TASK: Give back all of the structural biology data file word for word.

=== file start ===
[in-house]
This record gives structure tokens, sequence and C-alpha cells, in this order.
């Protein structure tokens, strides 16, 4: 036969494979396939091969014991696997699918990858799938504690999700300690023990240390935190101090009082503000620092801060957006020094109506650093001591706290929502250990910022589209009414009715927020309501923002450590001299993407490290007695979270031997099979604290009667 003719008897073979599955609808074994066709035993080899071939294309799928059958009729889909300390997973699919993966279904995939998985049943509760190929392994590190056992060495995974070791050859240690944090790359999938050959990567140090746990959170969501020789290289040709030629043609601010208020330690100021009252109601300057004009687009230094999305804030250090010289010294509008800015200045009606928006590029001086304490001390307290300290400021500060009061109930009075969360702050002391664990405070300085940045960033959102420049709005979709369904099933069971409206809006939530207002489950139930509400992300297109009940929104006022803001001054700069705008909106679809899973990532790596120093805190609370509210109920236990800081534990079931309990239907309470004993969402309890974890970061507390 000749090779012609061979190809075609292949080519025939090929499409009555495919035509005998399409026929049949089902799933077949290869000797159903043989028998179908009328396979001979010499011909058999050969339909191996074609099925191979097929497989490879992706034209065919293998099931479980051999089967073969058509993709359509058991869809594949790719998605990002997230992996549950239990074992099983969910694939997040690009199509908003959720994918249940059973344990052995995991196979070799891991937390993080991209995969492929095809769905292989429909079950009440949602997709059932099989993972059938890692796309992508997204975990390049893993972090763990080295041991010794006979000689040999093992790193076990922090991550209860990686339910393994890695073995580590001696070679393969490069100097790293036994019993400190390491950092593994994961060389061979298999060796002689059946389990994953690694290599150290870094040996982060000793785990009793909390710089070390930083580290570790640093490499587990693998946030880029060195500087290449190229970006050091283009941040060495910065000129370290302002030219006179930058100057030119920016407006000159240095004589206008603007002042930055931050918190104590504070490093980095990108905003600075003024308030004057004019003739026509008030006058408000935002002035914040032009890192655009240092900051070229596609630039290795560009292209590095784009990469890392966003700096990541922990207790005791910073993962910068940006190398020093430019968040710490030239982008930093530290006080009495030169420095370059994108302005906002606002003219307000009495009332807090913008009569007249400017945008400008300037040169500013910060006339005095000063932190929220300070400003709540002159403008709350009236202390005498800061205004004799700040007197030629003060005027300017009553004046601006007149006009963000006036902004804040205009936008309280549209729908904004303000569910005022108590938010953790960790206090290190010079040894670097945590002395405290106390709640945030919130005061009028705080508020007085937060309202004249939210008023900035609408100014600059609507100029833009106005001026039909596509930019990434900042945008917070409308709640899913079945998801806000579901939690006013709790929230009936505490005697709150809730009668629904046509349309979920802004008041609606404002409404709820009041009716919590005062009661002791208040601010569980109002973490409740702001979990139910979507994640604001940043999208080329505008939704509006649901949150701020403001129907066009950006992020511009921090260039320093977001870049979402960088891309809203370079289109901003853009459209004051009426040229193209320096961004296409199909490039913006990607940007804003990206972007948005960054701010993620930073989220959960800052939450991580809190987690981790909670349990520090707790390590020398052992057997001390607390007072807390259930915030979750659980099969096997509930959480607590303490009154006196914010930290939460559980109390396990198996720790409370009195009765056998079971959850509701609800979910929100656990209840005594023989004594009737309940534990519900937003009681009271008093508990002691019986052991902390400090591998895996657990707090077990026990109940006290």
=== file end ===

[in-house]
This record gives structure tokens, sequence and C-alpha cells, in this order.
């Protein structure tokens, strides 16, 4: 036969494979396939091969014991696997699918990858799938504690999700300690023990240390935190101090009082503000620092801060957006020094109506650093001591706290929502250990910022589209009414009715927020309501923002450590001299993407490290007695979270031997099979604290009667 003719008897073979599955609808074994066709035993080899071939294309799928059958009729889909300390997973699919993966279904995939998985049943509760190929392994590190056992060495995974070791050859240690944090790359999938050959990567140090746990959170969501020789290289040709030629043609601010208020330690100021009252109601300057004009687009230094999305804030250090010289010294509008800015200045009606928006590029001086304490001390307290300290400021500060009061109930009075969360702050002391664990405070300085940045960033959102420049709005979709369904099933069971409206809006939530207002489950139930509400992300297109009940929104006022803001001054700069705008909106679809899973990532790596120093805190609370509210109920236990800081534990079931309990239907309470004993969402309890974890970061507390 000749090779012609061979190809075609292949080519025939090929499409009555495919035509005998399409026929049949089902799933077949290869000797159903043989028998179908009328396979001979010499011909058999050969339909191996074609099925191979097929497989490879992706034209065919293998099931479980051999089967073969058509993709359509058991869809594949790719998605990002997230992996549950239990074992099983969910694939997040690009199509908003959720994918249940059973344990052995995991196979070799891991937390993080991209995969492929095809769905292989429909079950009440949602997709059932099989993972059938890692796309992508997204975990390049893993972090763990080295041991010794006979000689040999093992790193076990922090991550209860990686339910393994890695073995580590001696070679393969490069100097790293036994019993400190390491950092593994994961060389061979298999060796002689059946389990994953690694290599150290870094040996982060000793785990009793909390710089070390930083580290570790640093490499587990693998946030880029060195500087290449190229970006050091283009941040060495910065000129370290302002030219006179930058100057030119920016407006000159240095004589206008603007002042930055931050918190104590504070490093980095990108905003600075003024308030004057004019003739026509008030006058408000935002002035914040032009890192655009240092900051070229596609630039290795560009292209590095784009990469890392966003700096990541922990207790005791910073993962910068940006190398020093430019968040710490030239982008930093530290006080009495030169420095370059994108302005906002606002003219307000009495009332807090913008009569007249400017945008400008300037040169500013910060006339005095000063932190929220300070400003709540002159403008709350009236202390005498800061205004004799700040007197030629003060005027300017009553004046601006007149006009963000006036902004804040205009936008309280549209729908904004303000569910005022108590938010953790960790206090290190010079040894670097945590002395405290106390709640945030919130005061009028705080508020007085937060309202004249939210008023900035609408100014600059609507100029833009106005001026039909596509930019990434900042945008917070409308709640899913079945998801806000579901939690006013709790929230009936505490005697709150809730009668629904046509349309979920802004008041609606404002409404709820009041009716919590005062009661002791208040601010569980109002973490409740702001979990139910979507994640604001940043999208080329505008939704509006649901949150701020403001129907066009950006992020511009921090260039320093977001870049979402960088891309809203370079289109901003853009459209004051009426040229193209320096961004296409199909490039913006990607940007804003990206972007948005960054701010993620930073989220959960800052939450991580809190987690981790909670349990520090707790390590020398052992057997001390607390007072807390259930915030979750659980099969096997509930959480607590303490009154006196914010930290939460559980109390396990198996720790409370009195009765056998079971959850509701609800979910929100656990209840005594023989004594009737309940534990519900937003009681009271008093508990002691019986052991902390400090591998895996657990707090077990026990109940006290």